Thomas R. Cobb

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Thomas R. Cobb. ThomasRCobb.jpg
Thomas R. Cobb.

Thomas Reed Cobb (July 2, 1828 – June 23, 1892) was a U.S. Representative from Indiana.

United States House of Representatives Lower house of the United States Congress

The United States House of Representatives is the lower house of the United States Congress, the Senate being the upper house. Together they compose the national legislature of the United States.

Indiana state of the United States of America

Indiana is a U.S. state in the Midwestern and Great Lakes regions of North America. Indiana is the 38th-largest by area and the 17th-most populous of the 50 United States. Its capital and largest city is Indianapolis. Indiana was admitted to the United States as the 19th U.S. state on December 11, 1816. Indiana borders Lake Michigan to the northwest, Michigan to the north, Ohio to the east, Kentucky to the south and southeast, and Illinois to the west.

Born in Springville, Lawrence County, Indiana, Cobb attended Indiana University Bloomington. He studied law. He was admitted to the bar in 1851 and commenced practice in Bedford, Indiana. He was commissioned as major of the Indiana Militia in 1852. He moved to Vincennes, Indiana, in 1867. He served as member of the State senate from 1858 until 1866 and as president of the Democratic State convention in 1876. He served as delegate to the Democratic National Convention in 1876.

Springville, Lawrence County, Indiana Unincorporated community in Indiana, United States

Springville is an unincorporated community in Perry Township, Lawrence County, Indiana.

Indiana University Bloomington Public research university located in Bloomington, Indiana, United States (this is about the Bloomington campus, not the system of universities)

Indiana University Bloomington is a public research university in Bloomington, Indiana. It is the flagship institution of the Indiana University system and, with over 40,000 students, its largest university.

Admission to the bar in the United States

Admission to the bar in the United States is the granting of permission by a particular court system to a lawyer to practice law in the jurisdiction and before those courts. Each U.S. state and similar jurisdiction has its own court system and sets its own rules for bar admission, which can lead to different admission standards among states. In most cases, a person is "admitted" or "called" to the bar of the highest court in the jurisdiction and is thereby authorized to practice law in the jurisdiction. In addition, Federal Courts of the United States, although often overlapping in admission standards with states, set their own requirements for practice in each of those courts.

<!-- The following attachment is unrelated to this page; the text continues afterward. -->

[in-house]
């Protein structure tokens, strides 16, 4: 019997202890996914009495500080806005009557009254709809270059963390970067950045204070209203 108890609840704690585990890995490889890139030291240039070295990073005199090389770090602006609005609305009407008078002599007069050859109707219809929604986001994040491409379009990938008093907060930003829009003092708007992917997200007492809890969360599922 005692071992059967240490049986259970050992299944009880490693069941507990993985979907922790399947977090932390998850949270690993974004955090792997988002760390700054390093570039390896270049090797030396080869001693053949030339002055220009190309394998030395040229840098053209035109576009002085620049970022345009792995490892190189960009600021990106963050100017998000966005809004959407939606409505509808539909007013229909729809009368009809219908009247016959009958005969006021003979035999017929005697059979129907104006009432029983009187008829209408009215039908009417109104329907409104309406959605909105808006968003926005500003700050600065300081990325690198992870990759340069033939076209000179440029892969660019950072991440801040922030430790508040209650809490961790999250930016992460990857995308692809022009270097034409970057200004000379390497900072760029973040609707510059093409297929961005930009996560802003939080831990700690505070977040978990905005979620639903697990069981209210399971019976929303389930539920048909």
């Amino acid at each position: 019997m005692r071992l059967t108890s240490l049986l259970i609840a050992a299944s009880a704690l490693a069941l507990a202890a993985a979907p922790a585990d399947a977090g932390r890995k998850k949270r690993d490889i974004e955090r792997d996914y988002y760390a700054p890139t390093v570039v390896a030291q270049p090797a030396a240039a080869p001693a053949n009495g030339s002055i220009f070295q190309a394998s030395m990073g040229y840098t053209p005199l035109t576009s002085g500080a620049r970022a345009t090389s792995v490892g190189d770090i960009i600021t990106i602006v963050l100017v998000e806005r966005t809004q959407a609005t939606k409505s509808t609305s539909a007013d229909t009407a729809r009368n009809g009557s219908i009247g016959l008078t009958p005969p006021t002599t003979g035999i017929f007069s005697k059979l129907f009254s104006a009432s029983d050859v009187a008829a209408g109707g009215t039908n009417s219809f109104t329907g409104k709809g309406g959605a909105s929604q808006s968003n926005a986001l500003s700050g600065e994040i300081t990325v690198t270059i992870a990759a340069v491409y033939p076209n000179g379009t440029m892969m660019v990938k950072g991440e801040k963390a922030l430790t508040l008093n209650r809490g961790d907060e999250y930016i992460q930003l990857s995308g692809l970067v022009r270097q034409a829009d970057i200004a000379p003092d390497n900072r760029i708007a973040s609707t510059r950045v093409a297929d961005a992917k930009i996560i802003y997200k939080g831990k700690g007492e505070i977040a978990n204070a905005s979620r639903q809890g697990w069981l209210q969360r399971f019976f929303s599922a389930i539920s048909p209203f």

Cobb was elected as a Democrat to the Forty-fifth and to the four succeeding Congresses (March 4, 1877 – March 3, 1887). He served as chairman of the Committee on Mileage (Forty-fifth and Forty-sixth Congresses), Committee on Public Lands (Forty-eighth and Forty-ninth Congresses). He was not a candidate for renomination in 1886. He resumed the practice of law and also engaged in agricultural pursuits. He died in Vincennes, Indiana, June 23, 1892. He was interred in Old Vincennes Cemetery.

Democratic Party (United States) Major political party in the United States

The Democratic Party is one of the two major contemporary political parties in the United States, along with its rival, the Republican Party. Tracing its heritage back to Thomas Jefferson and James Madison's Democratic-Republican Party, the modern-day Democratic Party was founded around 1828 by supporters of Andrew Jackson, making it the world's oldest active political party.

45th United States Congress

The Forty-fifth United States Congress was a meeting of the legislative branch of the United States federal government, consisting of the United States Senate and the United States House of Representatives. It met in Washington, D.C. from March 4, 1877, to March 4, 1879, during the first two years of Rutherford Hayes's presidency. The apportionment of seats in the House of Representatives was based on the Ninth Census of the United States in 1870. The Senate had a Republican majority, and the House had a Democratic majority.

46th United States Congress

The Forty-sixth United States Congress was a meeting of the legislative branch of the United States federal government, consisting of the United States Senate and the United States House of Representatives. It met in Washington, D.C. from March 4, 1879, to March 4, 1881, during the last two years of Rutherford Hayes's presidency.

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References

The Biographical Directory of the United States Congress is a biographical dictionary of all present and former members of the United States Congress and its predecessor, the Continental Congress. Also included are Delegates from territories and the District of Columbia and Resident Commissioners from the Philippines and Puerto Rico.

PD-icon.svg This article incorporates  public domain material from the Biographical Directory of the United States Congress website http://bioguide.congress.gov .

U.S. House of Representatives
Preceded by
Andrew Humphreys
Member of the  U.S. House of Representatives
from Indiana's 2nd congressional district

1877-1887
Succeeded by
John H. O'Neall